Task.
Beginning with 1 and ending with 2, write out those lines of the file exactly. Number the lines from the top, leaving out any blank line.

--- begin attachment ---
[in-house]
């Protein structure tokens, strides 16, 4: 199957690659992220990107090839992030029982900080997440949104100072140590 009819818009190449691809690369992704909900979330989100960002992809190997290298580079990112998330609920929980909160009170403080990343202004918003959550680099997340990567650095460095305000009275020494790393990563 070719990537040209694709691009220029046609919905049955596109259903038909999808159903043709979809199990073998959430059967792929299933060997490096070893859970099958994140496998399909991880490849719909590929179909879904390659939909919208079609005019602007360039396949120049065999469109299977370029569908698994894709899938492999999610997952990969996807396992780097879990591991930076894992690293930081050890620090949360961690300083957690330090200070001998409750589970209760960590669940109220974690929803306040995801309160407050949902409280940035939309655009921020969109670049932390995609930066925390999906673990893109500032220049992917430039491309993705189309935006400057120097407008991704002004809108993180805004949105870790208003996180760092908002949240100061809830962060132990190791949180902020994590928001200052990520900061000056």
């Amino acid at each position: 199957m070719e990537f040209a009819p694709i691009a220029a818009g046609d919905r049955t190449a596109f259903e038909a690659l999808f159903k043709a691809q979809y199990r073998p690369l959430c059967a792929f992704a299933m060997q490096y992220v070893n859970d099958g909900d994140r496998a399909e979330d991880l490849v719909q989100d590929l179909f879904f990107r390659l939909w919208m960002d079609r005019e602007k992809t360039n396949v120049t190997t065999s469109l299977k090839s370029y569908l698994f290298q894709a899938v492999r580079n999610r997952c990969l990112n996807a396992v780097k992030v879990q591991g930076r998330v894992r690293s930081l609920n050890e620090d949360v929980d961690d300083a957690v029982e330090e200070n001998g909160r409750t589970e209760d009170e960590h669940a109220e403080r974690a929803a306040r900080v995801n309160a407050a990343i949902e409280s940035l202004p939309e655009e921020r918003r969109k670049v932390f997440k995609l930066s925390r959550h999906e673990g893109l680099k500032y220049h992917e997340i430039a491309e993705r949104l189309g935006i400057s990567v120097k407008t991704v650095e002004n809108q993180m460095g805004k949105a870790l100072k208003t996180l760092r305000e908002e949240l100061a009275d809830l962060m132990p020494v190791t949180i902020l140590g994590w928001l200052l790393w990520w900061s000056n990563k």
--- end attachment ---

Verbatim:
[in-house]
């Protein structure tokens, strides 16, 4: 199957690659992220990107090839992030029982900080997440949104100072140590 009819818009190449691809690369992704909900979330989100960002992809190997290298580079990112998330609920929980909160009170403080990343202004918003959550680099997340990567650095460095305000009275020494790393990563 070719990537040209694709691009220029046609919905049955596109259903038909999808159903043709979809199990073998959430059967792929299933060997490096070893859970099958994140496998399909991880490849719909590929179909879904390659939909919208079609005019602007360039396949120049065999469109299977370029569908698994894709899938492999999610997952990969996807396992780097879990591991930076894992690293930081050890620090949360961690300083957690330090200070001998409750589970209760960590669940109220974690929803306040995801309160407050949902409280940035939309655009921020969109670049932390995609930066925390999906673990893109500032220049992917430039491309993705189309935006400057120097407008991704002004809108993180805004949105870790208003996180760092908002949240100061809830962060132990190791949180902020994590928001200052990520900061000056």